I get nada. No small, still voice offering compassion and divine guidance; nothing even approaching an epiphany. Only the sound of rustling leaves and--maybe a spiritual distraction--my growling stomach.
6:30 p.m.: In the dining hall, a dinner of boiled ham, boiled potatoes, and boiled carrots. Maybe this was in the fine print on the brochure, I think, making my way to the chapel. Some form of gastrointestinal penance.
In the cavernous and empty chapel, the quiet bounces off the walls. Seated in a rear pew, I try and pray, but the reporter in me gets distracted by all the details--the inlaid stone; the stained glass in soft, muted colors that stand out because, unlike so many churches, there are no saintly figures etched in the glass.
Though prayer was unsuccessful, after a while I do feel a shift in consciousness. I've been exposed to various spiritual traditions and churches, from Catholic to Baptist to Pentecostal. They always felt like private yet communal spaces, a place where testy folks found peace and passive folks (especially in holiness churches) got worked up by the spirit. The thing I like best about church--and there aren't many--is that it seems to promise a fresh start, no matter how old you are or how far you've strayed from your faith. "Blessed assurance . . ." I try and recall the lyrics to a hymn I haven't sung since I was in kneesocks.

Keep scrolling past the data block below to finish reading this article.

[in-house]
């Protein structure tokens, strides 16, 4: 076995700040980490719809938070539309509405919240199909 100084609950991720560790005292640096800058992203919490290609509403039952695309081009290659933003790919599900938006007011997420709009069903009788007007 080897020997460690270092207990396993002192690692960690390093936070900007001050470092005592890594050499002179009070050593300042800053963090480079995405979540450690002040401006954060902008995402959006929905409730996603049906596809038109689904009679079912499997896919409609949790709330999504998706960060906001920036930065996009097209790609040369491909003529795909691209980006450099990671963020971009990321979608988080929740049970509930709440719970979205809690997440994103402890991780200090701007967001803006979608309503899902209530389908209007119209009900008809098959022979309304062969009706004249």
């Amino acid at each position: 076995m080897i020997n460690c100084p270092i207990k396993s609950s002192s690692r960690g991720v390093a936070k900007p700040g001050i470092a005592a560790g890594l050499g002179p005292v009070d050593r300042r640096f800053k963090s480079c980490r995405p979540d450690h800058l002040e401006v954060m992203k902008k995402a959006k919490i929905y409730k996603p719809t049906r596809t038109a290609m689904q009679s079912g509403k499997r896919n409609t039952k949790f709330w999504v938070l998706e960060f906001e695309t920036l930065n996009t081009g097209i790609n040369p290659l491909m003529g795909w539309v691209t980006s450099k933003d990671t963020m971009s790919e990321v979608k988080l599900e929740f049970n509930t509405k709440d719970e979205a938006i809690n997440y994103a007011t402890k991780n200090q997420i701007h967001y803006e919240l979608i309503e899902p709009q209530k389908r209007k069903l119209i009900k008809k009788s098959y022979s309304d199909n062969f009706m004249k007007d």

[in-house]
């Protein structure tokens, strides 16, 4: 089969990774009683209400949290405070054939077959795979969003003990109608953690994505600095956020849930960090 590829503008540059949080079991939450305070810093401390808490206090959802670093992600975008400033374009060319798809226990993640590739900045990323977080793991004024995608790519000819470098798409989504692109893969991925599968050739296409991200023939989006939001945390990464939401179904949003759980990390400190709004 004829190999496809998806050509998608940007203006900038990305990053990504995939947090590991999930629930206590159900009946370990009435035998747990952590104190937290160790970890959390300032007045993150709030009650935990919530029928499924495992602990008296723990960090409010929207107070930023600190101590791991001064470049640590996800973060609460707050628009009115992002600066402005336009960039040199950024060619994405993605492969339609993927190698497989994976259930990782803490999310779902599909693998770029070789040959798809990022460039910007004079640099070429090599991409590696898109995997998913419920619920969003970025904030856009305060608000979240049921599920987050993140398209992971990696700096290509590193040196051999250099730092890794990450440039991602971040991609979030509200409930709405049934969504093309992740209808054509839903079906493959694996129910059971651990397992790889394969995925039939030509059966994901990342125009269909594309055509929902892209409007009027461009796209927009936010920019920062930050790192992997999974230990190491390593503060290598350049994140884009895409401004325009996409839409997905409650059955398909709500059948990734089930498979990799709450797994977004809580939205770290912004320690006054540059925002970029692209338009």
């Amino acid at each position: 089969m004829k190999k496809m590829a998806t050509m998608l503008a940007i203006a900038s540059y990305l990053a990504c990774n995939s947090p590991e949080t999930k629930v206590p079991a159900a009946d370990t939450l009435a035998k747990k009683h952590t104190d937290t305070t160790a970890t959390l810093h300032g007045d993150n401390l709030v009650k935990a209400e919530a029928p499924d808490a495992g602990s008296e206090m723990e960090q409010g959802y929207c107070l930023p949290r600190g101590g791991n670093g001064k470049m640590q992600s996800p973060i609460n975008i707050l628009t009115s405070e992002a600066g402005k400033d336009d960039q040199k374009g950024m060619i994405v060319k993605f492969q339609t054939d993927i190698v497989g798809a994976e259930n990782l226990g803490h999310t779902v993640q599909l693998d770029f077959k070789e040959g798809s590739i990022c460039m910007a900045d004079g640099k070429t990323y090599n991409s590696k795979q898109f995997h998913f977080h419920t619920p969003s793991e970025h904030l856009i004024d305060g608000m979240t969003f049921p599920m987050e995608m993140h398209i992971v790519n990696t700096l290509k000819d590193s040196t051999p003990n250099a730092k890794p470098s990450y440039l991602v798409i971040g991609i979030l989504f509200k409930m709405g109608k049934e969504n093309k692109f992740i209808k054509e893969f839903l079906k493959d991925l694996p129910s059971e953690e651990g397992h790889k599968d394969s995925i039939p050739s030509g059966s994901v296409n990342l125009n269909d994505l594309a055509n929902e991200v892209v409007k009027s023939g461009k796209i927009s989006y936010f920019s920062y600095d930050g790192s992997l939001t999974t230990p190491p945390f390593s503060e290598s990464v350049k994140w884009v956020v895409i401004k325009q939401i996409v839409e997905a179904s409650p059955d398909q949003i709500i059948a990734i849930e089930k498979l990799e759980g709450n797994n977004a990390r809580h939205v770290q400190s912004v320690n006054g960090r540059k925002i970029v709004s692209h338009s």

9:30 a.m.: Needles. Don't like them. Not when I'm sick and in desperate need of an antibiotic rush, and certainly not when, save for a little mental anguish, I'm feeling perfectly well. But acupuncture needles are nothing like hypodermics. For one thing, doctors don't usually let you hold hypodermics before they stick you.
"Here, see how it feels," says Judith Goedeke, a licensed acupuncturist who teaches at the Tai Sophia Institute, an accredited acupuncture school in Laurel. The wispy, flexible needles are about an inch long with a coiled copper base. Like Sandra, Judith is also a mature woman with a soothing vibe who greets her clients with "Namaste," a Sanskrit term meaning "the divine in me honors the divine in you."
Going into this session, all I know about acupuncture is that it's based on ancient Chinese medicine and is recognized by the National Institutes of Health as a popular treatment for various afflictions, including headaches, digestive and menstrual disorders, addictions, and stress; which one dictates the layout and number of needles--which, I'm told, activate the body's natural flow of energy and capacity for healing.